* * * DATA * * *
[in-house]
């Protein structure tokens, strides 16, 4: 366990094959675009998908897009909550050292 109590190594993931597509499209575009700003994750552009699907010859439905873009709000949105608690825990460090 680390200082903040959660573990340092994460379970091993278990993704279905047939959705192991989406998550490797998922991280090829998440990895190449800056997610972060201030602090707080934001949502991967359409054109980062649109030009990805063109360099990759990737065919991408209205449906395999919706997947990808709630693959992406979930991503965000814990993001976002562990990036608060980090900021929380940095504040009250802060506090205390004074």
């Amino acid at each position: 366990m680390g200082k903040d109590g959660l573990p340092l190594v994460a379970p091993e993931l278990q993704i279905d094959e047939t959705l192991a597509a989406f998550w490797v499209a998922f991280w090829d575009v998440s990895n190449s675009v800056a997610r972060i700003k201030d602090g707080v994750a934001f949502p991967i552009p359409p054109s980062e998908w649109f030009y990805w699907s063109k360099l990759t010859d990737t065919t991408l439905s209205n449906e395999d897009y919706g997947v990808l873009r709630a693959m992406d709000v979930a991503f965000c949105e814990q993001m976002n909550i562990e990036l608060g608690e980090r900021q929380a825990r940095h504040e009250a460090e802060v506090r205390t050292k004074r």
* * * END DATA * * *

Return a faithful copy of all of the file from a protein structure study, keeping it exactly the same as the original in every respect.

[in-house]
């Protein structure tokens, strides 16, 4: 366990094959675009998908897009909550050292 109590190594993931597509499209575009700003994750552009699907010859439905873009709000949105608690825990460090 680390200082903040959660573990340092994460379970091993278990993704279905047939959705192991989406998550490797998922991280090829998440990895190449800056997610972060201030602090707080934001949502991967359409054109980062649109030009990805063109360099990759990737065919991408209205449906395999919706997947990808709630693959992406979930991503965000814990993001976002562990990036608060980090900021929380940095504040009250802060506090205390004074």
């Amino acid at each position: 366990m680390g200082k903040d109590g959660l573990p340092l190594v994460a379970p091993e993931l278990q993704i279905d094959e047939t959705l192991a597509a989406f998550w490797v499209a998922f991280w090829d575009v998440s990895n190449s675009v800056a997610r972060i700003k201030d602090g707080v994750a934001f949502p991967i552009p359409p054109s980062e998908w649109f030009y990805w699907s063109k360099l990759t010859d990737t065919t991408l439905s209205n449906e395999d897009y919706g997947v990808l873009r709630a693959m992406d709000v979930a991503f965000c949105e814990q993001m976002n909550i562990e990036l608060g608690e980090r900021q929380a825990r940095h504040e009250a460090e802060v506090r205390t050292k004074r």